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HomeUS CoinsCommemorative Stories: The 1983-84 LA Olympics Coins - Part III

Commemorative Stories: The 1983-84 LA Olympics Coins – Part III

House Hearing: Session 3

Prior to the opening of the third session of the House Hearings, Annunzio introduced HR6158, a new Olympic coin bill calling for two silver dollars and one gold $10 coin. The bill was in response to the support being shown for St. Germain’s 17-coin bill by the Olympic committees and others.

In his opening comments, Annunzio raised the issue of the strong criticisms being directed at the US Treasury Department and the US Mint concerning their inability to manage large coinage programs and the high likelihood of them failing to deliver if they were put in charge of the sales and marketing efforts for the 1984 Los Angeles Olympic coins.

He reported receiving from US Treasurer Angela Buchanan assurances that the Mint could indeed handle the successful marketing of the coins and that she believed a minimum of $31 million from initial sales of the coins could be turned over to the Olympic committees by the end of September 1982 with at least an additional $56 million over the following two years.

Annunzio compared this with the contract terms agreed to by the Coin Group and the Olympic committees. Under the terms of the agreement, the committees would receive $20 million upon execution of the contract but it would have to wait until January 1984 to get the additional $10 million that was guaranteed.

Treasury Secretary Angela “Bay” Buchanan

Annunzio questioned why the committees would turn down the $31 million from the US Treasury in order to receive only $20 million from the Coin Group, asking “Could there be some secret deals, under the table payments, special contracts, the hiring of favored law firms, or even out-and-out bribes?”[15] He admitted he had no evidence to suggest such scenarios, but definitely needed to get an answer to the question.

St. Germain then introduced the letter he had received from Treasurer Buchanan in which she expressed her Department’s support for his 17-coin proposal, as it met many of the Department’s original objections to S.1230 and would provide the important upfront funding needed by the Olympic committees.

He continued with a thinly-veiled attack on Annunzio and his supporters by implying their involvement in published news stories of “world-class scandals and a revival of rackets”[16] in reference to the private marketing of the coins. He also noted the improper disclosure of internal subcommittee correspondence about the coins to the media and reports by the press that if Annunzio’s one-coin bill were passed it would ensure “that none of those hated ‘private marketers’ would touch a coin.”[17]

St. Germain challenged the opponents of his bill to either come forward with their evidence of misdeeds among the Coin Group or committees or cease the attacks and get down to the business of securing a workable coin bill so that the Olympic organizers and athletes could get the funding they needed without further delay.

Angela Buchanan was the primary witness at the third session, and was asked to come before the subcommittee to discuss the merits of St. Germain’s 17-coin HR.6058 vs. Annunzio’s new HR6158 which called for just three coins.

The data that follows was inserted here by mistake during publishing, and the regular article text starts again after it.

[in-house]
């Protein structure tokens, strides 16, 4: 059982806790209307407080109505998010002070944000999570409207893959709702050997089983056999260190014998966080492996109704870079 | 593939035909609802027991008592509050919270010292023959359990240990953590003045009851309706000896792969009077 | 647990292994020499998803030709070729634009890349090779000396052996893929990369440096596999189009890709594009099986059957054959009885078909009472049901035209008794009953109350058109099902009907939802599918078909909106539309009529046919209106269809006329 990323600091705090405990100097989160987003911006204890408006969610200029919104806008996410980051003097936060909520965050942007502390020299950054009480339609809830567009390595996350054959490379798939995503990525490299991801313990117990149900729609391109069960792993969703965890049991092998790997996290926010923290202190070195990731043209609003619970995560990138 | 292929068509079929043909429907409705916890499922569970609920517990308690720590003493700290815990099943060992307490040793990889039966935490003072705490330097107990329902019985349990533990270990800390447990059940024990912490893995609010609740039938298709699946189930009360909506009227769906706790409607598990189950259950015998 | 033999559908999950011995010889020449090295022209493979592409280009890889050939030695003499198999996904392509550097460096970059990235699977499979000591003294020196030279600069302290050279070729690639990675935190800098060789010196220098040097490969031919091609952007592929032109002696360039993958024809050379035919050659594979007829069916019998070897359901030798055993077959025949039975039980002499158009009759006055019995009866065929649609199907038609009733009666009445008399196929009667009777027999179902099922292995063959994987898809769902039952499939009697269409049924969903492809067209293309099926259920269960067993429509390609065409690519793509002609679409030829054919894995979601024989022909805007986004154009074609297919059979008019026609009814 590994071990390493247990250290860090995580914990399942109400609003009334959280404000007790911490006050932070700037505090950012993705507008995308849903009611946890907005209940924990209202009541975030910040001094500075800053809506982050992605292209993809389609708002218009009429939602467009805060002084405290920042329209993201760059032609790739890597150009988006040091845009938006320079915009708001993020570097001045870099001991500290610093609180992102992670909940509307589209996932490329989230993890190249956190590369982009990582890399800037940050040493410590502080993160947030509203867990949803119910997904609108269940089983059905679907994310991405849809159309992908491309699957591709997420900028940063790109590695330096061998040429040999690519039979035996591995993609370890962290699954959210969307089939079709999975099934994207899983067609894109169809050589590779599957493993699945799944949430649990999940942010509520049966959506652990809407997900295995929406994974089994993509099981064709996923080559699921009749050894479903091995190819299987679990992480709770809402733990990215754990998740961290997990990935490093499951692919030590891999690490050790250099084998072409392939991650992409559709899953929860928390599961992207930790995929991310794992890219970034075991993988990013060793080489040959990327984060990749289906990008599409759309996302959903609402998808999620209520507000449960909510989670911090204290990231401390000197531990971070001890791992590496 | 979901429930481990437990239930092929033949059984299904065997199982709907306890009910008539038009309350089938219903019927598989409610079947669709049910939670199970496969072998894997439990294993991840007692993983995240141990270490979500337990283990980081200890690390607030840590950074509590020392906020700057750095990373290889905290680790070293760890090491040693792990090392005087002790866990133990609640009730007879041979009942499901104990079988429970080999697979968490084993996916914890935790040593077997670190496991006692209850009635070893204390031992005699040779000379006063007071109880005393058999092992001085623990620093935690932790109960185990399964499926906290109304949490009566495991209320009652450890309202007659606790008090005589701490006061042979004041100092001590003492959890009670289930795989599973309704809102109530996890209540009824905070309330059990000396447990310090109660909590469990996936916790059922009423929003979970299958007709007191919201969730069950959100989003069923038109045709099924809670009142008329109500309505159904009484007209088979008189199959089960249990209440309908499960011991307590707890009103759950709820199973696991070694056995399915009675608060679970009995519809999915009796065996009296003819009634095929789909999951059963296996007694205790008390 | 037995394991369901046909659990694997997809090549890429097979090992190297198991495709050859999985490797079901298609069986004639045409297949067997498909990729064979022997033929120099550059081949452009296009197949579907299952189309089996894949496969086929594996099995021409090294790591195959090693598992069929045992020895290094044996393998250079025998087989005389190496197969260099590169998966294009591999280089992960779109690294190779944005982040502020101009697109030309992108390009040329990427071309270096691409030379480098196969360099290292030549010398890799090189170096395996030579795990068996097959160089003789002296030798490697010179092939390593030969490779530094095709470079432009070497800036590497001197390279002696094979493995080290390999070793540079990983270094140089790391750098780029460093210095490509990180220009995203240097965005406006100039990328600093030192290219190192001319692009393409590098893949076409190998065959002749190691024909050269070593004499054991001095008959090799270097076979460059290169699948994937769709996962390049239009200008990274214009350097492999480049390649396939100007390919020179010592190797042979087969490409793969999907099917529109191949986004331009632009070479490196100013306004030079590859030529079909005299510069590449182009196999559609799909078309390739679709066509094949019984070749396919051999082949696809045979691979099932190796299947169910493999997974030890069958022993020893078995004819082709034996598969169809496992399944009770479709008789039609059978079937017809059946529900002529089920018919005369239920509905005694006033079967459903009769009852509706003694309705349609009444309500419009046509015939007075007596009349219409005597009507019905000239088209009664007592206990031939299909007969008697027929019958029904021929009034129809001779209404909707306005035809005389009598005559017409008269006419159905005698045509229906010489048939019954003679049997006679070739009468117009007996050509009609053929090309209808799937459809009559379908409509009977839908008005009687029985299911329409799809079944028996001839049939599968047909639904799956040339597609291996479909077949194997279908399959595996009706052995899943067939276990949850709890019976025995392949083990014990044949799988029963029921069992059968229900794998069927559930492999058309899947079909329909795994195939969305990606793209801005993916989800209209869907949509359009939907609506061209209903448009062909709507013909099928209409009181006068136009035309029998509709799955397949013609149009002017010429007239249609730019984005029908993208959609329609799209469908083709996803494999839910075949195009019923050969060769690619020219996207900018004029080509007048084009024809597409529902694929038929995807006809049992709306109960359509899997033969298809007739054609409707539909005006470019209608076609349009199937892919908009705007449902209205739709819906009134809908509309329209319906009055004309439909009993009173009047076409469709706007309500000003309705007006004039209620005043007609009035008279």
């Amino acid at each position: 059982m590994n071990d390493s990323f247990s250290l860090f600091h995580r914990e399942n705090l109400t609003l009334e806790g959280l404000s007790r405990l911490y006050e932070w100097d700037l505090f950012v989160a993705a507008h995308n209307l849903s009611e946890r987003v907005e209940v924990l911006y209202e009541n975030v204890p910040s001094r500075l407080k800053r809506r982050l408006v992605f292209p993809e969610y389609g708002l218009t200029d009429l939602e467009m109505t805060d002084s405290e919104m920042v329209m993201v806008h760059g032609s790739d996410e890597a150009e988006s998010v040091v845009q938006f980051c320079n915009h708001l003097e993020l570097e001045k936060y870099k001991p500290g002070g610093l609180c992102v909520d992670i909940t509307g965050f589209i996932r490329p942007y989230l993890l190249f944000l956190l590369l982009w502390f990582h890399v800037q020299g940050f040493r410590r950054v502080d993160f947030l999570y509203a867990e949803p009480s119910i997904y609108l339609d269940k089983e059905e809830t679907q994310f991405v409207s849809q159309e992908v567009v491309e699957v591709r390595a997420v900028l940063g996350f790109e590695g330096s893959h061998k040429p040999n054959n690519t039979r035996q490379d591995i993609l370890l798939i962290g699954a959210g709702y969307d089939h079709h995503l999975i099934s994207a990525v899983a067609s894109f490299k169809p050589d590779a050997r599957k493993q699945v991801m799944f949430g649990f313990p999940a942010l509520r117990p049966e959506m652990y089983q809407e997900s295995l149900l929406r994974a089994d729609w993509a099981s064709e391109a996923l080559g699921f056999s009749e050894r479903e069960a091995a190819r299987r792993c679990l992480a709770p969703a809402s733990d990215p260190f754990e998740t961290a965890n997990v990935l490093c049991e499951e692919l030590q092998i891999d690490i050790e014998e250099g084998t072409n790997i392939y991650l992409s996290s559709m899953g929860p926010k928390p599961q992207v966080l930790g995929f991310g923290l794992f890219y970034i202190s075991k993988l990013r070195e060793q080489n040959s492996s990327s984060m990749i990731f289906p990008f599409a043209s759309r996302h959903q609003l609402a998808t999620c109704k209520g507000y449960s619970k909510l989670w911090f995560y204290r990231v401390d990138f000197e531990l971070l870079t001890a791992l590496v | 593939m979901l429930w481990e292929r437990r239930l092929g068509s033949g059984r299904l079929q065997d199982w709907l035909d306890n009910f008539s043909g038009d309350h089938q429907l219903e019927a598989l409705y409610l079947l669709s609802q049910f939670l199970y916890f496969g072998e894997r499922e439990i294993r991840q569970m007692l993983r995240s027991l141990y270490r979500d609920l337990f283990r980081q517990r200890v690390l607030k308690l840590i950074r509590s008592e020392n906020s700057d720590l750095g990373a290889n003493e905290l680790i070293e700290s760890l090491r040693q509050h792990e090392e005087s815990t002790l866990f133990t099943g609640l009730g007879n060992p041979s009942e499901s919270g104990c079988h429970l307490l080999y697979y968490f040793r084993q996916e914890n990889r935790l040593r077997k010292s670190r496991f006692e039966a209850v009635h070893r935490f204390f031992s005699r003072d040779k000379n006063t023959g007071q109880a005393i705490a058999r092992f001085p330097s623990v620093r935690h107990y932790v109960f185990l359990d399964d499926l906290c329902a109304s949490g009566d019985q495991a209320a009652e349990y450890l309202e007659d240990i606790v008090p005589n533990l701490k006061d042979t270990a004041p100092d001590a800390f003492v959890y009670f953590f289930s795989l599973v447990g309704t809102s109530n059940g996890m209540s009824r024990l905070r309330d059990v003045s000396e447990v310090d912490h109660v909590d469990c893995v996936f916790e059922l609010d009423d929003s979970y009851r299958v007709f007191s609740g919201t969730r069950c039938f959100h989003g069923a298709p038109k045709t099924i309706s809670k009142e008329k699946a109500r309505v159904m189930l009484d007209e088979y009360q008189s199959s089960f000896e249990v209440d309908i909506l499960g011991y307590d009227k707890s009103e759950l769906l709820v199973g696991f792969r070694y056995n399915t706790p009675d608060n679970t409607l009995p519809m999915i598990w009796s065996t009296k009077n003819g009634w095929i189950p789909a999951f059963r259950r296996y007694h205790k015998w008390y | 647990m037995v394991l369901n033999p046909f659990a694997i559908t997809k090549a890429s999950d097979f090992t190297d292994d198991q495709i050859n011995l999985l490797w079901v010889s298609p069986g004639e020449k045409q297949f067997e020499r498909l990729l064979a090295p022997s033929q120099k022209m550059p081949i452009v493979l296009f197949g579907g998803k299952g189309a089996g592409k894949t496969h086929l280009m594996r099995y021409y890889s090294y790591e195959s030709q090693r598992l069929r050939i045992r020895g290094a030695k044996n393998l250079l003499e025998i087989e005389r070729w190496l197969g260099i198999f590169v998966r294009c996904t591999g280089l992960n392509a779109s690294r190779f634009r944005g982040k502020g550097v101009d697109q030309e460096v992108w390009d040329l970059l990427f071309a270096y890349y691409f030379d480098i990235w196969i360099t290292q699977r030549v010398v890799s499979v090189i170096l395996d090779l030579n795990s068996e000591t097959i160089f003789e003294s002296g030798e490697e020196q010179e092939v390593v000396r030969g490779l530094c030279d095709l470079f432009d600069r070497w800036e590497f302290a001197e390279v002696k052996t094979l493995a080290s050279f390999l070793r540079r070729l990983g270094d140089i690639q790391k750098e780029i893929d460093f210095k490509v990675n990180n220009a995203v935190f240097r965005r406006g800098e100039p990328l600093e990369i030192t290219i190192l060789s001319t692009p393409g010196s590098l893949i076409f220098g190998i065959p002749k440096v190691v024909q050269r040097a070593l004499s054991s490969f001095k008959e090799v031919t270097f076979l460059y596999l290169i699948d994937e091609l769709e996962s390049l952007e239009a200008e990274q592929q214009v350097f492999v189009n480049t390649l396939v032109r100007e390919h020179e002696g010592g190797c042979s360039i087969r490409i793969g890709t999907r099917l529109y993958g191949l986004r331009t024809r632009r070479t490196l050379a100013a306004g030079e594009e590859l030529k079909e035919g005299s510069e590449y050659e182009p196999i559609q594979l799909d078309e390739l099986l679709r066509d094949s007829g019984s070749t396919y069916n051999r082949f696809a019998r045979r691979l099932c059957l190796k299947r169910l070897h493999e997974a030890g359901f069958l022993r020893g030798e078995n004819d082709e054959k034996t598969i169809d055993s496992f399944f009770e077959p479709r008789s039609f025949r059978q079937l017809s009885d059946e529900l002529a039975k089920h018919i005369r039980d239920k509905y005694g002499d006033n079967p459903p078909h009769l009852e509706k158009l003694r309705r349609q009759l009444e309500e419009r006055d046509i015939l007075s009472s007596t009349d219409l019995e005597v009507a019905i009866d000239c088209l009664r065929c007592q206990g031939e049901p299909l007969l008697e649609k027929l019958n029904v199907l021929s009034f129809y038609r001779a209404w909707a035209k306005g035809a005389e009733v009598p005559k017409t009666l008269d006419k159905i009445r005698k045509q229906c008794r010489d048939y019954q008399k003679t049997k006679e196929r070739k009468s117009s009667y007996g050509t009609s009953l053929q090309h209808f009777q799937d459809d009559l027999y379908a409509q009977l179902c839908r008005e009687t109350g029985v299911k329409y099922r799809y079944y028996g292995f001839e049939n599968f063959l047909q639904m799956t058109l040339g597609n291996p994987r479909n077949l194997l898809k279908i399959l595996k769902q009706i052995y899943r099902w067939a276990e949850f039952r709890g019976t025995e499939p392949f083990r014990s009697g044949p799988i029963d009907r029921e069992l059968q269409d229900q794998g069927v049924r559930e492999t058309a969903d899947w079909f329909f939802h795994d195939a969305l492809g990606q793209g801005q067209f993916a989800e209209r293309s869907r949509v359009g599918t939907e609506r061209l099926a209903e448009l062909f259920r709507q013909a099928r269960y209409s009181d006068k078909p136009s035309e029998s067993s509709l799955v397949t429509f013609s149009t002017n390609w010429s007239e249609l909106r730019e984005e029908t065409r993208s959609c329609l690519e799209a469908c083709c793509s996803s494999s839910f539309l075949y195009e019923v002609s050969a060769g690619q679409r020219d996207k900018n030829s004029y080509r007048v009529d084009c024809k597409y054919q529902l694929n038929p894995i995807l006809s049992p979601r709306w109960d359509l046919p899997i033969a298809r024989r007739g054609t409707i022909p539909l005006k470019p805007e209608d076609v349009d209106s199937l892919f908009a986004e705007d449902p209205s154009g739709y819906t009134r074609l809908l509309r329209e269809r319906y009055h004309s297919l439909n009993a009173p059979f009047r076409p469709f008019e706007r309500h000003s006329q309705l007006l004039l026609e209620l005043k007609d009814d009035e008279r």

After thanking each for their efforts on behalf of America’s athletes and for their support of the Los Angeles Olympics, Buchanan recommended the passage of St. Germain’s bill. The Treasury Department believed the 17-coin program could raise more money for the Olympic Committees, and that its use of private marketers would likely offer a greater chance of success domestically as well as internationally. Buchanan was hesitant to “hinge the success of the 1984 Los Angeles Olympics on a coin marketing program run by the Government.”[18] She also commented that the endorsement of HR.6058 by both Olympic committees “was no small factor in our decision.”[19]

The support was not unqualified, however, as Buchanan indicated that several changes would need to be made to HR.6058 before the Treasury could fully endorse it. Primary among them was the need for a clear statement of the split of revenues between the private marketers and the Olympic committees. Buchanan believed such a specification was necessary to ensure that “one or more private marketing groups will in fact bid on a 17-coin proposal [with] … a guarantee of $30 million to the Olympic committees.”[20]

Clearly chagrined by the Treasury’s support of St. Germain’s bill over his, Annunzio began the follow-up questioning of Buchanan by attempting to discredit the individual businesses comprising the Coin Group. He asked if Buchanan would be “comfortable” conducting business with a company “that had not paid any Federal income tax for three years, even though it has had millions of dollars of earnings [Occidental Petroleum], or another company that is a foreign-owned and operated company [Lazard Freres], or a third company that has just been cited by the SEC for a $267,000 stock fraud [Franklin Mint].”[21]

Article Continues on the Following Page(s) ……….

David Provost
David Provost
David Provost is a numismatic writer and commemorative coin specialist. Among other roles, Provost has served as President of the North Carolina Numismatic Association (NCNA) and Editor of the club's quarterly NCNA Journal.

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